Discovery School
Bring your summer reading booklet back to school for a special celebration this fall!

Linebaugh Library
Summer reading logs will be available starting June 3rd

Barnes & Noble
Journals are available and can be turned in starting May 21st

Discovery School Summer Reading Links

Summer Reading Pinterest Boards
Fun ideas to make summer reading more interesting, book lists, incentives, etc.

Read Kiddo Read
Book lists sorted by age and type of book.  Very comprehensive list with popular suggestions!

Good Reads
Share book recommendations with your friends and join virtual book clubs.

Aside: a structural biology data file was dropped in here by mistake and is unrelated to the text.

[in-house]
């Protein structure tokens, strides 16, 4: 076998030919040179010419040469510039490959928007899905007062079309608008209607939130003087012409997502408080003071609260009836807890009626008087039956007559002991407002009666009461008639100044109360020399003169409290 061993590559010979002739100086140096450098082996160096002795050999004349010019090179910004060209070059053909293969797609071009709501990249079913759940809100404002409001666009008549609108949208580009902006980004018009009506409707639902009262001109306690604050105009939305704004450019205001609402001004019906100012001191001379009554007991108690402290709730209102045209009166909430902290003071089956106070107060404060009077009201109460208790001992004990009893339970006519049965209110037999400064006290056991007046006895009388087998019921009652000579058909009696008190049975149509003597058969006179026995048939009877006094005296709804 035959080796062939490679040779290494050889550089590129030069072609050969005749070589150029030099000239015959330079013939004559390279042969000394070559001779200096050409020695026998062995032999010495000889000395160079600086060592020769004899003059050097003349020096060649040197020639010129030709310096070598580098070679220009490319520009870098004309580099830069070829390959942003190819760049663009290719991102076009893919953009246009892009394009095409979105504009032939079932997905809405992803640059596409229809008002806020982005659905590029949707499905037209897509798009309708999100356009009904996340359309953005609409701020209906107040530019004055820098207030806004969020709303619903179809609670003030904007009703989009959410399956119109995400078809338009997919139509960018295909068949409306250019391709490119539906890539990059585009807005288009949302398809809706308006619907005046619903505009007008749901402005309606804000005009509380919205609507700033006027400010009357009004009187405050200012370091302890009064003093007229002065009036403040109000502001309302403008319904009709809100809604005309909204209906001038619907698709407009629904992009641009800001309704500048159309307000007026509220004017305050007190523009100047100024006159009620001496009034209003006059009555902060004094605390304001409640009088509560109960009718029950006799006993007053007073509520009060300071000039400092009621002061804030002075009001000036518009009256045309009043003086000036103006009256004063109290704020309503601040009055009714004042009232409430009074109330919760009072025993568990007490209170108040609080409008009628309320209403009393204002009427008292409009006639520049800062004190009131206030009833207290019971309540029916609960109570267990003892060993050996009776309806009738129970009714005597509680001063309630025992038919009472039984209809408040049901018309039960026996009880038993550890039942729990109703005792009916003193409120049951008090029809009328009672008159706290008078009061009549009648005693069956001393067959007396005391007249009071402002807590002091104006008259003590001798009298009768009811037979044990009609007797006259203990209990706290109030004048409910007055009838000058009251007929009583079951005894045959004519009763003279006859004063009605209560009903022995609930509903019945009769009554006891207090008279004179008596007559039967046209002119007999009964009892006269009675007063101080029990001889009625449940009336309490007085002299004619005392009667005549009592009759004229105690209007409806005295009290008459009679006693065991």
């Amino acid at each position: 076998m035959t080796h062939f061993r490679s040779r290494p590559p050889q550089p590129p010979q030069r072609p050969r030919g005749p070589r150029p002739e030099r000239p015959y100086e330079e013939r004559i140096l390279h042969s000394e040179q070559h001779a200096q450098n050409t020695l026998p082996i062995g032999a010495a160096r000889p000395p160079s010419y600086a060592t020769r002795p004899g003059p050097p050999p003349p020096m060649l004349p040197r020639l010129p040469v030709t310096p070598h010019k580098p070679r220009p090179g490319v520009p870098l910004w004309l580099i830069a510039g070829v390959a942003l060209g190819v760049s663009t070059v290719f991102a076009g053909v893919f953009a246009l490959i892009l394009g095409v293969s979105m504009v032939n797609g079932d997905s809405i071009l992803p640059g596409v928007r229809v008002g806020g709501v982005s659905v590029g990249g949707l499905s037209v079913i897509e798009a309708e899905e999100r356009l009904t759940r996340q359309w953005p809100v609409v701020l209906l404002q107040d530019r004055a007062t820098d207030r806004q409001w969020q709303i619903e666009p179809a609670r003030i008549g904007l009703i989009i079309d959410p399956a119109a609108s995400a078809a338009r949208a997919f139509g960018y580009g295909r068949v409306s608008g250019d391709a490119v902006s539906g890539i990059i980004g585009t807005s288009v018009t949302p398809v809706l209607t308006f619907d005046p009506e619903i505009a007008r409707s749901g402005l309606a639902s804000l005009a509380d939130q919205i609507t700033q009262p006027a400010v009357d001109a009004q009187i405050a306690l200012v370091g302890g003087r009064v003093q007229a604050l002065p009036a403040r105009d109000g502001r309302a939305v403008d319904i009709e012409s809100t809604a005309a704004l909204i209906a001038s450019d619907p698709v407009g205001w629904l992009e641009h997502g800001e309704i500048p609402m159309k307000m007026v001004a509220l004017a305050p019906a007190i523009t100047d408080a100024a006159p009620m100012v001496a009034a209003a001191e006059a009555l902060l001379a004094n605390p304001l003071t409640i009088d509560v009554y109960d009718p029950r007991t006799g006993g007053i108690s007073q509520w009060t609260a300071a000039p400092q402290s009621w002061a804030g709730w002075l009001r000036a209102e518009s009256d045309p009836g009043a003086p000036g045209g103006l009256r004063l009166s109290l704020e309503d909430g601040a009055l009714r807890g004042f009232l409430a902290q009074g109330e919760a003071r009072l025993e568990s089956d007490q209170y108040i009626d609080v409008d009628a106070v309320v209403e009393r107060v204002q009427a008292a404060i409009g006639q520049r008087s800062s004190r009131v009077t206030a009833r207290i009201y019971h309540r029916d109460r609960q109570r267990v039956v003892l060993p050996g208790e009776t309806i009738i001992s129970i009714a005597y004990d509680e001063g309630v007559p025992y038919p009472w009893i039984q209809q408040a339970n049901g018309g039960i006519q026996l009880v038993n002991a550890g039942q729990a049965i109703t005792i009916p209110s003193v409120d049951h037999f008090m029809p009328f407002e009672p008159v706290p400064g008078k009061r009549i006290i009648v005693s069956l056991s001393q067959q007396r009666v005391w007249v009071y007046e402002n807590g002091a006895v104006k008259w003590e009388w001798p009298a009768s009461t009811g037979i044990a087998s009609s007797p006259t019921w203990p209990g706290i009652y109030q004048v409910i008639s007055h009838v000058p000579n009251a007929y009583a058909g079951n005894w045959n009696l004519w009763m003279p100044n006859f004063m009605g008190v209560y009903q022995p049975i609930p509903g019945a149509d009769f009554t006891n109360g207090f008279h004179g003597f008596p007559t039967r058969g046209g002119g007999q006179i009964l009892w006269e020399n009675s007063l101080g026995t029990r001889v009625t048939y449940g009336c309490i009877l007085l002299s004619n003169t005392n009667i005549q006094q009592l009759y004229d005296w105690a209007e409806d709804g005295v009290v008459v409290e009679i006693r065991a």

Common Sense Media - Essential Books for Kids and Teens
Browse 150+ titles by age and category

Online Storytime
Online alternatives for enjoying some of your favorite books and discovering new ones too.

The Lexile Framework for Reading
Find the right book for your child by using their unique Lexile number.

Wednesday, May 8, 2013

Scholastic Book Fairs Insider May 2013

Be sure to check out this month's Scholastic Book Fairs Insider article!
This month my article is about brainstorming new ideas early for your upcoming book fair.  This article also includes a ready-made list of ideas to consider when you are planning your Fall 2013 fair for the Reading Oasis theme.  Hope you enjoy!  Post a comment if you have any other great ideas.

Monday, May 6, 2013

School Lunch Superhero Day!

On Friday, May 3rd, we celebrated our first-ever School Lunch Superhero Day!
As you can see, our school principal and lunch ladies enjoyed an extra-special lunch in the library.